Massive global overcapacity of wafers, cells and modules continues to be the main problem, states Stefan de Haan, principal photovoltaics analyst at IHS Solar Research, with levels remaining well above expected 2013 global photovoltaic capacity additions.
Slightly more optimistic than NPD Solarbuzzs 31 GW demand forecasts, de Haan predicts that around 35 GW of newly installed photovoltaics will be added this year, thus representing between 10 and 15% growth on 2012.
Meanwhile, he expects around 56 GW of solar grade polysilicon to be produced, in addition to approximately 49 GW of wafers, 48 GW of cells and 59 GW of modules.
NPD Solarbuzz vice president, Finlay Colville believes excess capacity will gradually decline, although the situation will remain tense for the solar industry until 2015, with both high price and cost pressures continuing.
Above all, the equipment manufacturers have had to adjust themselves to the drought. And, while Colville expects the global photovoltaic equipment market to attract sales of about US$3.5 billion to $4 billion in 2013, compared to $2.5 billion in 2012, this figure is well below the record level achieved in 2011, when over $13 billion worth of equipment was sold.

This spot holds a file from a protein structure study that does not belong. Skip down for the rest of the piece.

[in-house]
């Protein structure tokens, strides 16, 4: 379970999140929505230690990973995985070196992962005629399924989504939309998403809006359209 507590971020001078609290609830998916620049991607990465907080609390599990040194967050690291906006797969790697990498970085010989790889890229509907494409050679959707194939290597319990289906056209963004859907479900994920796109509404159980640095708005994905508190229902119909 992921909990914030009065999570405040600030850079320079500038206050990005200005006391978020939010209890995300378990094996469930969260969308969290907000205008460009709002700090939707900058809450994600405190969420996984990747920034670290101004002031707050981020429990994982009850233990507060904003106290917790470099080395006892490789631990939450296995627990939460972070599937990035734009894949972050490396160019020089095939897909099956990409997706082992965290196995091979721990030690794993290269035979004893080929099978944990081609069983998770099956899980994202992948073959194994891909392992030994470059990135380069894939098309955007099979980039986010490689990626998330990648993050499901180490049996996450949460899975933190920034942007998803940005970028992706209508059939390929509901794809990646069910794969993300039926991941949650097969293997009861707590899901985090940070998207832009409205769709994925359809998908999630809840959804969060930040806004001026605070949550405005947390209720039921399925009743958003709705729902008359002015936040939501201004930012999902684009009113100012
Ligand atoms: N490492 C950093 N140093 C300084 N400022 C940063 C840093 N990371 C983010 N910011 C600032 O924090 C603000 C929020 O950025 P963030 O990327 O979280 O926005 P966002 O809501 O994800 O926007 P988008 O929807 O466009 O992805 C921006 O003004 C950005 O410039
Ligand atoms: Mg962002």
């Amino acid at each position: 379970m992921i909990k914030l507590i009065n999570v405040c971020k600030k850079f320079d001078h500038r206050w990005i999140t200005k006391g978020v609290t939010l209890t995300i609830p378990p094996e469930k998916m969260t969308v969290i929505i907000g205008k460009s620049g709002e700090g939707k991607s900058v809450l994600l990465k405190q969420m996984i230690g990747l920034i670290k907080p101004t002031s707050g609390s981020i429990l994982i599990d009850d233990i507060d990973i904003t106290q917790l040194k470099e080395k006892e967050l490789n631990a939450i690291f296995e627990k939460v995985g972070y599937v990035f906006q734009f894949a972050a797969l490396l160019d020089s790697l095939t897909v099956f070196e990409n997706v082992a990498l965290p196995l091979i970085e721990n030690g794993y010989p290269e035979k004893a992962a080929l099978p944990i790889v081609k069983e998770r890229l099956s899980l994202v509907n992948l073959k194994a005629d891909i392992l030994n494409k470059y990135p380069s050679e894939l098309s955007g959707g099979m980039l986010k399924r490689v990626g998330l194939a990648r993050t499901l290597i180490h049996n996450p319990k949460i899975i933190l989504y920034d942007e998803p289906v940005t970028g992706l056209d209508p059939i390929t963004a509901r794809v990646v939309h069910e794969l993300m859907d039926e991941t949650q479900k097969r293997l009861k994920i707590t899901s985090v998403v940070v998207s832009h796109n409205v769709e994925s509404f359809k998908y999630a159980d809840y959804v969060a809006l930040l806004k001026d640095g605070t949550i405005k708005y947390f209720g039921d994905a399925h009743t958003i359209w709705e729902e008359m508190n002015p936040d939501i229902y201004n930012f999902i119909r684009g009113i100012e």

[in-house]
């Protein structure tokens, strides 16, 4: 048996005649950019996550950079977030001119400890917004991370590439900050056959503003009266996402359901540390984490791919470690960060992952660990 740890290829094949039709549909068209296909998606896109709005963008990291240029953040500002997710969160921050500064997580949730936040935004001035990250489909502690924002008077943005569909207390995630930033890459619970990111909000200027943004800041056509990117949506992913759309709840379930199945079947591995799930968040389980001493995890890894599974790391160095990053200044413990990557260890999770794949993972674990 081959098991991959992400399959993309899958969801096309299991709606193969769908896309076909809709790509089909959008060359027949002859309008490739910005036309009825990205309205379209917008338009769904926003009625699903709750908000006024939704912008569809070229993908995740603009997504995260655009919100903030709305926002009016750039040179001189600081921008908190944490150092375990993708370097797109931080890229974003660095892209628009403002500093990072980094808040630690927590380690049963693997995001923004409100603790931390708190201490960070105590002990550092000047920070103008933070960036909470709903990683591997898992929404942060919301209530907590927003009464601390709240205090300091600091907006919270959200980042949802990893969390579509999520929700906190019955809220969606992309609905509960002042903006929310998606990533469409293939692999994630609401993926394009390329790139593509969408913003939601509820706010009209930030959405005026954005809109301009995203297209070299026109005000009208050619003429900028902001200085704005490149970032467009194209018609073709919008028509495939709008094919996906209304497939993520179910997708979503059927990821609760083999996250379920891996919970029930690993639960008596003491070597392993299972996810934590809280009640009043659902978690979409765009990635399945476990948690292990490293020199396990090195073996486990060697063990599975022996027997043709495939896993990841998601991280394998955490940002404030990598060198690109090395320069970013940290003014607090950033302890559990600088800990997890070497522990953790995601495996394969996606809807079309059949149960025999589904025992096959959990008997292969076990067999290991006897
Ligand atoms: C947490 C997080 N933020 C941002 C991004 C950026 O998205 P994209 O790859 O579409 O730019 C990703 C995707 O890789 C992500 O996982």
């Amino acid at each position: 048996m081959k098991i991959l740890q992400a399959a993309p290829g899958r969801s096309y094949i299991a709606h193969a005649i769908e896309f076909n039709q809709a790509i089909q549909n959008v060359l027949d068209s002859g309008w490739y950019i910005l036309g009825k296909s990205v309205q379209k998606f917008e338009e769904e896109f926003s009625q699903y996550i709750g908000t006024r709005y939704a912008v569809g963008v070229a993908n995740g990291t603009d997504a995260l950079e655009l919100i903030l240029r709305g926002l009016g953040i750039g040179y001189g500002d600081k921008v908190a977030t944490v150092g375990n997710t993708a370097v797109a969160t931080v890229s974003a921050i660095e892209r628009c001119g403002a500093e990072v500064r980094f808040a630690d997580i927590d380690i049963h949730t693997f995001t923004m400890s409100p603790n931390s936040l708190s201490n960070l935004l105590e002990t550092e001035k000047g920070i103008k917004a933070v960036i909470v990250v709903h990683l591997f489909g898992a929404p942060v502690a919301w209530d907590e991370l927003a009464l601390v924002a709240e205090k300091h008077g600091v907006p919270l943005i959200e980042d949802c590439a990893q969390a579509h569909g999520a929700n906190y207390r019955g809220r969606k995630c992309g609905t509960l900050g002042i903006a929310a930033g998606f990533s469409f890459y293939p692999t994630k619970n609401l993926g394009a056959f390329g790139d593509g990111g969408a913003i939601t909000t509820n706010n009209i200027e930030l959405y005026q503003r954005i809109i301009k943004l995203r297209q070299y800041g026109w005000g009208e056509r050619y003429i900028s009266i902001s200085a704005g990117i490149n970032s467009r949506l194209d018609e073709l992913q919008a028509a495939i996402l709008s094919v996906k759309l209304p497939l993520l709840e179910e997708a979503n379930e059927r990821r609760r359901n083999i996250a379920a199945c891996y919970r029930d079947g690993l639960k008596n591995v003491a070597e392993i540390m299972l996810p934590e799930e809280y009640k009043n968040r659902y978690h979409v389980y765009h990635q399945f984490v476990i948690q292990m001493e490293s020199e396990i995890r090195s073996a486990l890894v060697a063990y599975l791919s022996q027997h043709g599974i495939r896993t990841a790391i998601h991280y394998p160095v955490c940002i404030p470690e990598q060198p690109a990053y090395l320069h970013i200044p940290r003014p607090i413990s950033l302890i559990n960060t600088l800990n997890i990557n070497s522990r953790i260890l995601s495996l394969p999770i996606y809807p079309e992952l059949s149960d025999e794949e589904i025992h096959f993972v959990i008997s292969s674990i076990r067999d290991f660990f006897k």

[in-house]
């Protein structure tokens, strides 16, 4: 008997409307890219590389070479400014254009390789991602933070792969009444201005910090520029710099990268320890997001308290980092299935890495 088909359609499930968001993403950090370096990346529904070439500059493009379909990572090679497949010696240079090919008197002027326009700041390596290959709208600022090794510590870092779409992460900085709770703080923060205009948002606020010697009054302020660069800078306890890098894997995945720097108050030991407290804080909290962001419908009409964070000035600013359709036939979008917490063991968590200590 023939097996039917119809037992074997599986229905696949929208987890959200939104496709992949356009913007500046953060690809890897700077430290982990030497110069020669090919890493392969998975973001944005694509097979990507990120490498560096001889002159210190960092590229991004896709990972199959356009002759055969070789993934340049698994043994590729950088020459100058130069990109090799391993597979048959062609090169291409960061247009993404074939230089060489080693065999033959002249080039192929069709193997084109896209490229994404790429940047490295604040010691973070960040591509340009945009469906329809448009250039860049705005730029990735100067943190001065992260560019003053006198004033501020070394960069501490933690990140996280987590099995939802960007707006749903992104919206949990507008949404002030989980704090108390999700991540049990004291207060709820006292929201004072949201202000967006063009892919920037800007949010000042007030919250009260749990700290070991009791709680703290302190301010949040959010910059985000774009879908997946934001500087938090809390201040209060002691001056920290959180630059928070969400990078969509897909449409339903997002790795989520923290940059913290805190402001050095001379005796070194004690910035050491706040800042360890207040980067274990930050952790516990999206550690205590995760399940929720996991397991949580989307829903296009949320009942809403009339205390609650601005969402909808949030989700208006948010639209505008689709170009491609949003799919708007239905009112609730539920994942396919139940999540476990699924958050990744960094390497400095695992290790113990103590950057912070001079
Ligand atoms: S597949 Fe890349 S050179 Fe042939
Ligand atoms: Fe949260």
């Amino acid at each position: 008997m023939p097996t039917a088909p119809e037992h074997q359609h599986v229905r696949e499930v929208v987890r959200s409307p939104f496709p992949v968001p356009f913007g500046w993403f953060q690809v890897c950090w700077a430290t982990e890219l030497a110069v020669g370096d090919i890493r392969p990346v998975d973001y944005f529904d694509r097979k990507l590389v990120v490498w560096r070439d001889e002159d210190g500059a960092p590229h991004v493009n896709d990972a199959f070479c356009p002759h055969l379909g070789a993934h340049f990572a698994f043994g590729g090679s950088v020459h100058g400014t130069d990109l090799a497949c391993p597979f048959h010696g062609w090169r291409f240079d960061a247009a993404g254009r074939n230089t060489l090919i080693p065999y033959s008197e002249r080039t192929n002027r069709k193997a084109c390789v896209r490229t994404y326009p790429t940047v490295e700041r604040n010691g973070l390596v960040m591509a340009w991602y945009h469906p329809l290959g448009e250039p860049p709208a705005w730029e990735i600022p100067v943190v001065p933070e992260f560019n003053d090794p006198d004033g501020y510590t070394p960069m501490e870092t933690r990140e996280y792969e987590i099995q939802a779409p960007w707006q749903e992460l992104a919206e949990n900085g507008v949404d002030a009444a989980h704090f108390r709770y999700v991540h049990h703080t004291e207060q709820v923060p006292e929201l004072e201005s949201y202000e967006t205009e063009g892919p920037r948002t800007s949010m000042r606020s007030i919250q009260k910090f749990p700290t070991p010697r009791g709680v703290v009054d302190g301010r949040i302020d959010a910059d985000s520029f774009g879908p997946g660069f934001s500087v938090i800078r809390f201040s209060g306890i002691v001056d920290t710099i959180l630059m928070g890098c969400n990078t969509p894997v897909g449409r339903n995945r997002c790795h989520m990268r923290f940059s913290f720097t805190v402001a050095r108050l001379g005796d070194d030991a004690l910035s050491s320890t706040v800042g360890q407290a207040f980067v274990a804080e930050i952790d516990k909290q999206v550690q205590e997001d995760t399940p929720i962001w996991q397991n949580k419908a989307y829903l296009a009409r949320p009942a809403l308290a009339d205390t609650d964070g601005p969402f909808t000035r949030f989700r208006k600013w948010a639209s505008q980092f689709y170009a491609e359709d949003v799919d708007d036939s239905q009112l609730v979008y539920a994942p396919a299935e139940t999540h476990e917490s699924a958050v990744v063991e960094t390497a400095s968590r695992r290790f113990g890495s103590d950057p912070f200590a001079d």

There will be hardly any investments in new technologies, like selective emitter, PERC or Pluto cells, added the CTO of Hareon Solar. He expects to see mainly upgrades to existing lines in 2013. "The large tier-1 manufacturers are trying at all costs to maintain and capture market share," added Colville.
For the moment, hope is being placed in growing markets, chiefly those outside of Europe. IHS analyst de Haan expects to see particular growth momentum in China, the U.S., Japan, India and the U.K.
Translated and edited by Becky Beetz.
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